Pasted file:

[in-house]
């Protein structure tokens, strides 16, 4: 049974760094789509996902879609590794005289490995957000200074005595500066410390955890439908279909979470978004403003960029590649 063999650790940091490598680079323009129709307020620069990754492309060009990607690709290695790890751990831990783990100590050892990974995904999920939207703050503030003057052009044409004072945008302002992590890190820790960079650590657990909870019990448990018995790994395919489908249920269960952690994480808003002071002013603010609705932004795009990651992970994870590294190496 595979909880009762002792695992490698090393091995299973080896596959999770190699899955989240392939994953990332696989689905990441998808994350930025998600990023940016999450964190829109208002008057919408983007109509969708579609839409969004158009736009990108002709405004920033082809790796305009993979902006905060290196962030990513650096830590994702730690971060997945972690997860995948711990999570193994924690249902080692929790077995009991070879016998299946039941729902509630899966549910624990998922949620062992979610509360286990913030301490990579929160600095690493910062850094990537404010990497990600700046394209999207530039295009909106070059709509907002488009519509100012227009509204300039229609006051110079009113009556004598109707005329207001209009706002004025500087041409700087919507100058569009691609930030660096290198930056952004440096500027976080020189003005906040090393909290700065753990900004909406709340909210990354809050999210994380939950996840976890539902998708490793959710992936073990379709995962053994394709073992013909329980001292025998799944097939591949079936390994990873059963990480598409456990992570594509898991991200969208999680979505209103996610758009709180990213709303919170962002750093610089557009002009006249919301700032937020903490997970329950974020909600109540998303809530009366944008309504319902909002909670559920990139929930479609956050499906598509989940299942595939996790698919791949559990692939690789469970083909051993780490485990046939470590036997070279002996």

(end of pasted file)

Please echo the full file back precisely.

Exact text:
[in-house]
């Protein structure tokens, strides 16, 4: 049974760094789509996902879609590794005289490995957000200074005595500066410390955890439908279909979470978004403003960029590649 063999650790940091490598680079323009129709307020620069990754492309060009990607690709290695790890751990831990783990100590050892990974995904999920939207703050503030003057052009044409004072945008302002992590890190820790960079650590657990909870019990448990018995790994395919489908249920269960952690994480808003002071002013603010609705932004795009990651992970994870590294190496 595979909880009762002792695992490698090393091995299973080896596959999770190699899955989240392939994953990332696989689905990441998808994350930025998600990023940016999450964190829109208002008057919408983007109509969708579609839409969004158009736009990108002709405004920033082809790796305009993979902006905060290196962030990513650096830590994702730690971060997945972690997860995948711990999570193994924690249902080692929790077995009991070879016998299946039941729902509630899966549910624990998922949620062992979610509360286990913030301490990579929160600095690493910062850094990537404010990497990600700046394209999207530039295009909106070059709509907002488009519509100012227009509204300039229609006051110079009113009556004598109707005329207001209009706002004025500087041409700087919507100058569009691609930030660096290198930056952004440096500027976080020189003005906040090393909290700065753990900004909406709340909210990354809050999210994380939950996840976890539902998708490793959710992936073990379709995962053994394709073992013909329980001292025998799944097939591949079936390994990873059963990480598409456990992570594509898991991200969208999680979505209103996610758009709180990213709303919170962002750093610089557009002009006249919301700032937020903490997970329950974020909600109540998303809530009366944008309504319902909002909670559920990139929930479609956050499906598509989940299942595939996790698919791949559990692939690789469970083909051993780490485990046939470590036997070279002996």